As with any patient and any medication taken, there are always risks of side effects.
Some dogs are fortunate to escape with little to no side effects and are able to stay on Proin for extensive amounts of time. As mentioned above, some dogs even stay on it for the rest of their lives to manage their symptoms.
However, other less fortunate dogs will suffer some if not many side effects. It really cannot be known how the dog will react to the drug until it is tried out.
Sometimes side effects are mild and intermittent or short-lived and other times they are drastic and can require that all dosing of the drug be stopped immediately.
Before considering Proin for your dog be sure to get well acquainted with the possible side effects and feel free to discuss them with your vet and get answers for any questions that you might have.
In order to avoid potentially devastating or even fatal side effects, be sure that you follow the dosing recommendations very careful to avoid overdosing and causing harm to your dog. Mismanaging your dog’s dosage could lead to such reactions as coma, seizures or other issues that could prove to be potentially fatal.
Risks and side effects that are associated with the use of Proin in dogs include allergic reactions such as hives and swelling of the face, lips or tongue. Fever and abnormal behaviors like unusual or excessive aggressiveness, restlessness, hyperactivity or irritability could also occur during use.
Should you note that your dog is experiencing an increase in heart rate or blood pressure or has seemed to lose their appetite and refuses to eat, contact your vet and seek emergency care. Lastly, another common side effect associated with Proin is lethargy.
Sometimes a dog’s diet can have a significant effect on urinary incontinence issues. Even if these issues are mostly due to having been spayed or neutered or to old age, a change in diet along with treatment can help to mitigate the problem.
There are also times when short-term urinary incontinence can be due to the formation of struvite crystals in the urine. This leads to the formation of bladder stones which can develop into a chronic issue if not handled and treatment immediately.
Diets that are high in protein or certain things like ash or mineral content can increase these formations and lead to acute urinary incontinence.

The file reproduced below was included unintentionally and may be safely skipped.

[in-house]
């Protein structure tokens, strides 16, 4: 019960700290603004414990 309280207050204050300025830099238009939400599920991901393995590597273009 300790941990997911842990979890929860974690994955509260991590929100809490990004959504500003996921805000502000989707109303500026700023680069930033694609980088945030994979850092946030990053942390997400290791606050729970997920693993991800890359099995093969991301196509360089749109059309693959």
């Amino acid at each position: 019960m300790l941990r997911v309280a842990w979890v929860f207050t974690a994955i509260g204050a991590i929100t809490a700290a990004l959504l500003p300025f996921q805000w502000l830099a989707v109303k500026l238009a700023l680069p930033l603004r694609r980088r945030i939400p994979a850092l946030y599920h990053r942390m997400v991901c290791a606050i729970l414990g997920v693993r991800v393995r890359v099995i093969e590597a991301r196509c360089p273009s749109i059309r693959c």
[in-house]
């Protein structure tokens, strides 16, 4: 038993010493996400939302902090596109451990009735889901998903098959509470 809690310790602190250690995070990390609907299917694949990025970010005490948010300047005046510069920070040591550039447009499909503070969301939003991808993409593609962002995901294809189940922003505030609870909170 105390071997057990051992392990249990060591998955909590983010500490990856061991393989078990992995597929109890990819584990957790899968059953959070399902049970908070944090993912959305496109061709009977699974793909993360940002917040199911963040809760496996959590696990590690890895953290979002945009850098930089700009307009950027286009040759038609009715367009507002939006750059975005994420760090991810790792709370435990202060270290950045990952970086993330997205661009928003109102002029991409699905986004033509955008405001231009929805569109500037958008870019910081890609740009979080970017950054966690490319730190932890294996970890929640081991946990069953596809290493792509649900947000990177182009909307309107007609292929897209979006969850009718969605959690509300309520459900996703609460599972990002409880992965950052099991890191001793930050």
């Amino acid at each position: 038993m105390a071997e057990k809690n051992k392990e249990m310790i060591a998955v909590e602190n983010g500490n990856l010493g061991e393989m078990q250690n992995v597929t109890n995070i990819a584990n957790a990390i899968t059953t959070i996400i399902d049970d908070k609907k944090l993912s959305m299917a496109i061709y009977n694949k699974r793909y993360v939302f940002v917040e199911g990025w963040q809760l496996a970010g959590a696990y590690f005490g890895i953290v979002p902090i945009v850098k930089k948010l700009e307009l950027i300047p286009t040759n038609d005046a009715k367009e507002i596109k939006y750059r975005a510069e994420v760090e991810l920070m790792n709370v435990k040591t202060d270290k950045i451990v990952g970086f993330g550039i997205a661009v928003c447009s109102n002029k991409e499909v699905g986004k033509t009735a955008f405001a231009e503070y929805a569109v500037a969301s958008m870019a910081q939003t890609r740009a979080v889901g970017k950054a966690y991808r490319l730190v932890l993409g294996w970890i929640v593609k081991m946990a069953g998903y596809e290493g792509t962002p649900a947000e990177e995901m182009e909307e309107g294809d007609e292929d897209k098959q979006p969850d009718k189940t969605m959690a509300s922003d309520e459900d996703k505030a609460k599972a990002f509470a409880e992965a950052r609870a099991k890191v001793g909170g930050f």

Switching your dog’s food out to a pure, high-quality dog food with low protein content and without mineral and ash can help clear up urinary issues for some dogs. This is possibly a good starting point for finding out whether your dog has acute urinary incontinence that can be easily treated with proper diet changes or if they are going to need meds and long-term treatment for managing symptoms.
Alternatives to Proin
For dogs that are unable to take or continue on Proin due to allergic reactions, side effects, other health issues or other meds that are already being used there are multiple other options that are available for treating urinary incontinence.
There are various herbs that are used to help strengthen the smooth muscle tissues like those in the urethral sphincter.
Natural formulas and products with various different combinations of these herbs can usually be found at natural health food stores. These herbs include raspberry leaf, marshmallow, horsetail, yarrow, uva ursi, and plantain.
Natural health food stores generally have pet health sections where you can find these remedies. You can also ask questions and discuss the effectiveness of any of the options with staff if they are available.
Another option is to book a consultation with a veterinarian and specializes in holistic medicines and alternatives or even a certified herbalist. These can help you to put together a customized formula or regiment geared specifically toward your dog and whatever needs they have.
If the primary cause of the urinary incontinence is hormone imbalance, there are herbs such as oatstraw and wild yam that contain estrogenic compounds for supplementing hormone levels in a female.
Likewise, herbs such as saw palmetto can help to support and stimulate natural hormone production in male dogs with urinary incontinence.
Certain traditional Chinese medicines are also believed by many to be highly effective for urinary incontinence issues.
Holistic veterinarians may suggest trying remedies such as Rehmannia Eight and Rehmannia Six for helping to regulate and control excessive and involuntary bladder leakage. These formulas consist primarily of Chinese foxglove along with a variety of other herbs like water plantain, peony, and yam.
There are also other remedies that are designed specifically for promoting urinary health. Remedies such as causticum and pulsatilla help to strengthen urethral sphincter muscles that have weakened with old age. Equisteum and Ferrum phosphoricum target poor bladder control that is a result of a recent urinary tract infection.
There are multiple other medications, some of which do not require a prescription from your vet, that is used for treating urinary incontinence. Some of these that can be found include HomeoPet Leaks No More and Primor.